The leg components in this example include components 130 and 126, it should be understood that any combination of leg components discussed in this specification can be deployed. For example, two components 130 or 126 can be used. Preferably, the first prosthesis component 150 is constructed so as to provide a substantial amount of anchoring force, such as with relatively large diameter filaments and/or with a weaving pattern that creates relatively large diameter pore size. Conversely, the components 152, 130 and 126 preferably have a small average and maximum pore size that can be formed from relatively smaller filaments. In this respect, the first prosthesis 150 acts as an anchoring layer that provides the mechanical support to prevent migration and kinking of the prosthesis as a whole, while components 152, 130 and 126 reconstruct the inner aorta lumen by creating rapid hemostasis leading to occlusion of the aneurysm 10.
 In some embodiments, one or more of the layers or components may be heat set to form radial undulations, diameter changes, wrinkles, dilations or the like to form baffles or compartments within the aneurysm 10. For example, FIG. 11 illustrates an expanded heat-set shape of a prosthesis component or layer 160 in which a plurality of radial, sinusoidal-like undulations 162 are formed.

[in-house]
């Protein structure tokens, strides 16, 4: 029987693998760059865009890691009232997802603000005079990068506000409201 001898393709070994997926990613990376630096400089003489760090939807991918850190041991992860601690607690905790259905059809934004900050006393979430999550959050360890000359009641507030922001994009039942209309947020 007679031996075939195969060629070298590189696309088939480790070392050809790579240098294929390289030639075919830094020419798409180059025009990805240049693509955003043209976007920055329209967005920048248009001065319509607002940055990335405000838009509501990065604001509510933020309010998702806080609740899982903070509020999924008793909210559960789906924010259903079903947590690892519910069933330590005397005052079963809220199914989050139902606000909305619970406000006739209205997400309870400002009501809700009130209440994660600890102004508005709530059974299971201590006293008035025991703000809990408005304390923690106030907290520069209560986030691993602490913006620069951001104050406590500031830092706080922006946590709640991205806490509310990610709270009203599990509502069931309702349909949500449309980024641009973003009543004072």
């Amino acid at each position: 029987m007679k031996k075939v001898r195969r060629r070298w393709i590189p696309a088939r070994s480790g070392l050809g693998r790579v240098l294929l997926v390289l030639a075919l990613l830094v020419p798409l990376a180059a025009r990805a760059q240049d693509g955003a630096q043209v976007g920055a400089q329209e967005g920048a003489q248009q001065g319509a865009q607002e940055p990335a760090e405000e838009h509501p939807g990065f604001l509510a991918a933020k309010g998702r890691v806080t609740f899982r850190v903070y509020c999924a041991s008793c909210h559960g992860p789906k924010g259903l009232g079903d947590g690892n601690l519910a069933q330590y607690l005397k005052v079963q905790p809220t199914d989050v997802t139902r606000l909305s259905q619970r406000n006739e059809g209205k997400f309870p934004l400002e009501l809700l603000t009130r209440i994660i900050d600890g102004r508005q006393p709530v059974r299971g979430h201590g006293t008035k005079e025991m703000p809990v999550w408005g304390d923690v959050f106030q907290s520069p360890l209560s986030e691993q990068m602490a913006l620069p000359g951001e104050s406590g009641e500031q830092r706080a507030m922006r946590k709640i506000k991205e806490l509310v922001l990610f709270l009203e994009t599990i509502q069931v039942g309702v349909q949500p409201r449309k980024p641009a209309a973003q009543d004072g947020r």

In some embodiments, the undulations 162 may create barriers or compartments between the aneurysm and additional layers within the component 160. In one example, the undulations 162 create a plurality of sub-volumes that occupy between about 20% and 90% of the total aneurysm volume 170 (i.e, the volume of the entire aneurysmal artery segment less the volume of an extension of the natural artery(s) 174 through the aneurysm. In some embodiments, one or more components may substantially reconstruct the artery lumen thus forming one or more layers generally along the artificial lumen through the aneurysm.